A judge is to deliver her verdict on July 23 in Yellowknife after a trial was held Friday for a 13-year-old boy charged with uttering death threats against two of his classmates.
His name is protected by the Youth Criminal Justice Act.
Despite the school being identified in an RCMP news release after he was charged, CKLB has chosen not to name it to help protect the suspect’s identity.
The boy was charged in March of this year after he told a school counsellor he had researched school shootings on the Internet and had considered shooting two boys in his class.
He also said he had no resources – no access to a firearm.
The boy told the guidance counsellor that six male classmates were annoying him but he only mentioned two of them in the conversation about school shootings.
He said they were disruptive in class, bothered the teacher and threw pencils on his desk.
Court heard that the boy made the comments to one counsellor, who called in another counsellor and eventually the principal became involved.
His mother was called in to the school to meet with officials who expressed their concerns, and after the meeting the boy was sent back to class.
School officials notified RCMP and two officers went to the boy’s house the next day, detained him under the mental health act, and took him to the emergency ward at Stanton Territorial Hospital.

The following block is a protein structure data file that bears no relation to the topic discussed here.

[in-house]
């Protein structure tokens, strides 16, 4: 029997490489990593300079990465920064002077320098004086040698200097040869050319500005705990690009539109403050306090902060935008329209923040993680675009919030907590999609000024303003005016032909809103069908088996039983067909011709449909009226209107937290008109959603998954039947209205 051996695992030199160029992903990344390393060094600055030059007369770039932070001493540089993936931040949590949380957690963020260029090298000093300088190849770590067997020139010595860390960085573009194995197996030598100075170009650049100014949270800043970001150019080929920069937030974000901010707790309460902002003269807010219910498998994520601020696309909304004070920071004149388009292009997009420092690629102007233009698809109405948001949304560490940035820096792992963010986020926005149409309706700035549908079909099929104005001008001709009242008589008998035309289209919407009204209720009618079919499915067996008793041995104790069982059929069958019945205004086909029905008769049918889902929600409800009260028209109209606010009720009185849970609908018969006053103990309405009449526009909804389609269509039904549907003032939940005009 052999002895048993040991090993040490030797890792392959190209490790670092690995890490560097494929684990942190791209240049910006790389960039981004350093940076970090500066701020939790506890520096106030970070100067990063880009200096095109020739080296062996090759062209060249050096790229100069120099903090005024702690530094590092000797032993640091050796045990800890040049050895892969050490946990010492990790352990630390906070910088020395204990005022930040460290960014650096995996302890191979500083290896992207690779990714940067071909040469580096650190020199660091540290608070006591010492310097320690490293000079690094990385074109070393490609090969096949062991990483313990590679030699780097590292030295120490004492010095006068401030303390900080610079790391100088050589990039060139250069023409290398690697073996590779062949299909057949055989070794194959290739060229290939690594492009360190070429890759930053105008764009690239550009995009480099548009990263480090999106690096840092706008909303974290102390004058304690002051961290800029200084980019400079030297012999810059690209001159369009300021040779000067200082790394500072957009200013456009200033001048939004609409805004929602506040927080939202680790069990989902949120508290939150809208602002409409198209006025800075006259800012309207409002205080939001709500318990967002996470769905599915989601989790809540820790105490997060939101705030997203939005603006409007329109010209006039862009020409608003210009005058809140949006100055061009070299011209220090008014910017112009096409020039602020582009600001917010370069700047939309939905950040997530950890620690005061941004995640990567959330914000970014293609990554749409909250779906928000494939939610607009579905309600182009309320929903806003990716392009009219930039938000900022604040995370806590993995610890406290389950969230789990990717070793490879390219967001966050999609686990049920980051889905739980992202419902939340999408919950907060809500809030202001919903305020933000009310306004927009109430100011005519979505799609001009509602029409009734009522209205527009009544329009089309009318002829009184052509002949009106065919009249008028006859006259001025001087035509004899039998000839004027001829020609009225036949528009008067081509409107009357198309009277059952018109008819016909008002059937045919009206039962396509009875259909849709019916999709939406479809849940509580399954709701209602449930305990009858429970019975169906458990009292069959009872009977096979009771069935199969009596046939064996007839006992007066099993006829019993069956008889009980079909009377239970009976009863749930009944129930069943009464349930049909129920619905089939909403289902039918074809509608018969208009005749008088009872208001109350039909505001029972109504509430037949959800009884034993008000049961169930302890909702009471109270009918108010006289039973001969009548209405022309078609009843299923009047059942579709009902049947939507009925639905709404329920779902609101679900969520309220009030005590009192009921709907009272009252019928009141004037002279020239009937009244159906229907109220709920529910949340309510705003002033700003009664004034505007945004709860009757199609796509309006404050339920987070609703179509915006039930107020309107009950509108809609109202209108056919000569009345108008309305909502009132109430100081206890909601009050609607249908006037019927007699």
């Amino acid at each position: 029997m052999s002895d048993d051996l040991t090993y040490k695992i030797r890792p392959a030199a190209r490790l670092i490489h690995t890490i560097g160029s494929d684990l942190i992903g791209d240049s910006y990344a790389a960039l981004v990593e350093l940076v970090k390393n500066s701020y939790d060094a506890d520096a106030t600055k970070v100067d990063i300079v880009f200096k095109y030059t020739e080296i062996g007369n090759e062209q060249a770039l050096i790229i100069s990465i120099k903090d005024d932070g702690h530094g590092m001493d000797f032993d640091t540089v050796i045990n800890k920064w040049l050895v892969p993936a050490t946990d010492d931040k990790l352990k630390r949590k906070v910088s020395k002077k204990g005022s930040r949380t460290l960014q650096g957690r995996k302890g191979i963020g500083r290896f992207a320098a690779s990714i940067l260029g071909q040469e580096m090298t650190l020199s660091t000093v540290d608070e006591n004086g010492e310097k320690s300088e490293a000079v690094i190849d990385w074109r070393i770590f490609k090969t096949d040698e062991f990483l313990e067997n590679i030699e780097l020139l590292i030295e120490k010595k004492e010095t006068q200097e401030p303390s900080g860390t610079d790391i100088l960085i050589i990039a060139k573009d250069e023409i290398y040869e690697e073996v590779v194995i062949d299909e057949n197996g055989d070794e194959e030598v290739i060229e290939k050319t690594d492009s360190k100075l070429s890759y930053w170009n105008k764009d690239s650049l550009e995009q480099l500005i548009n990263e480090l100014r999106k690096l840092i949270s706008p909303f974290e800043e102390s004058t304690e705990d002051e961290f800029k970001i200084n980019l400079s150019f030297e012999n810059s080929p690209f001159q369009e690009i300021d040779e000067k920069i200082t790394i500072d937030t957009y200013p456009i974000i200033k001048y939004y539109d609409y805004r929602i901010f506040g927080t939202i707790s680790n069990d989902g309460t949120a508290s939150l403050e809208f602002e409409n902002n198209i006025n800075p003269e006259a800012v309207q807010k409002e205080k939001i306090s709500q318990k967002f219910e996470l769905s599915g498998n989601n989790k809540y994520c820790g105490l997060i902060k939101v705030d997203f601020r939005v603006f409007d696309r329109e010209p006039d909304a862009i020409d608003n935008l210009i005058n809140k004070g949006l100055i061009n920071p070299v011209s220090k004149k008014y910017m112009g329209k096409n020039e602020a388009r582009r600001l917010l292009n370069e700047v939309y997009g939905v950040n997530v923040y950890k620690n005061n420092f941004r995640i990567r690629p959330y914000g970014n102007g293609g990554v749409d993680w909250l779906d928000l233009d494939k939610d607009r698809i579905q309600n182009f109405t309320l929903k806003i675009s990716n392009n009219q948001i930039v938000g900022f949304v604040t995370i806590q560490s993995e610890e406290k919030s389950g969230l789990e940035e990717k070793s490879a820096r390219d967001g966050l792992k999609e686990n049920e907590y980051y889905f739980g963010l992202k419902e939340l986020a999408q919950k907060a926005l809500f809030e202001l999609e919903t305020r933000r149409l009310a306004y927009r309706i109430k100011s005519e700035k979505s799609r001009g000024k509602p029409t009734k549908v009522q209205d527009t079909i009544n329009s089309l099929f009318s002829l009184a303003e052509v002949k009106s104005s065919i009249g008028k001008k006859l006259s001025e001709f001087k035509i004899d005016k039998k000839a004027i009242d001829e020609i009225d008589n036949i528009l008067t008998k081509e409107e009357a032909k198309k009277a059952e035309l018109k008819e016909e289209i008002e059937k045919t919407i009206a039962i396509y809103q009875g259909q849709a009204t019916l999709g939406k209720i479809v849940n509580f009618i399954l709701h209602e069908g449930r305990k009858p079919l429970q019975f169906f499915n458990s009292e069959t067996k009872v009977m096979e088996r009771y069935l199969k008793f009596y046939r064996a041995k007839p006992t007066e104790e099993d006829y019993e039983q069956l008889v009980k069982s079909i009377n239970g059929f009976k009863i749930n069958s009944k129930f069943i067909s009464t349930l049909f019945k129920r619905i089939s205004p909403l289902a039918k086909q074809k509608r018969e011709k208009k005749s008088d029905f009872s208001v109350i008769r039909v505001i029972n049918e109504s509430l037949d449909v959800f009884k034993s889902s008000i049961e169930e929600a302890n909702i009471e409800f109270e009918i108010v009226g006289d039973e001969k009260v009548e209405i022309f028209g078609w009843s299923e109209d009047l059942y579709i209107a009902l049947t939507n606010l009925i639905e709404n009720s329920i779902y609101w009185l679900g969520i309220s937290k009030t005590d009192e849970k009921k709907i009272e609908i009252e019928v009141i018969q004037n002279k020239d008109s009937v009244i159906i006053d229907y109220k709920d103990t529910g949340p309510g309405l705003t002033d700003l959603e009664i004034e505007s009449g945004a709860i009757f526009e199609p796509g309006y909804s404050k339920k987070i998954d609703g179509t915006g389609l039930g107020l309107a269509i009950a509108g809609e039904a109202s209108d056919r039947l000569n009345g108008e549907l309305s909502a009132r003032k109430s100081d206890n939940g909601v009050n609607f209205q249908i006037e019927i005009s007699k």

An RCMP officer testified that the boy was arrested some days later because he felt there were sufficient grounds under the Criminal Code to charge him with uttering a death threat.
The officer admitted that he took the boy’s laptop and his iPad without a warrant when he first visited his home, days before the boy was arrested and charged.
He said he did so because it was part of the investigation but added he never looked at what was on either computer.
The boy’s lawyer Peter Harte said officials overreacted and there is “no such thing as the thought police in Canada.”
He said that the boy was merely honestly answering the counsellor’s questions and admitted at that time he had no access to a gun.
Harte said there is no point in the boy having counselling sessions if he is just going to lie.
The school officials agreed with Harte that you can only help a student if he tells the truth.
The boy has not been allowed back to school since he was charged.
He said outside court that he’s been doing his best to keep up with his classwork.
The boy was overjoyed to get his electronic devices back after the trial.
On Monday, both sides will be back in court to discuss the boy’s house arrest conditions.
Harte is expected to argue they should be relaxed.
Judge Christine Gagnon will preside over that and will give her verdict in the unusual case next month.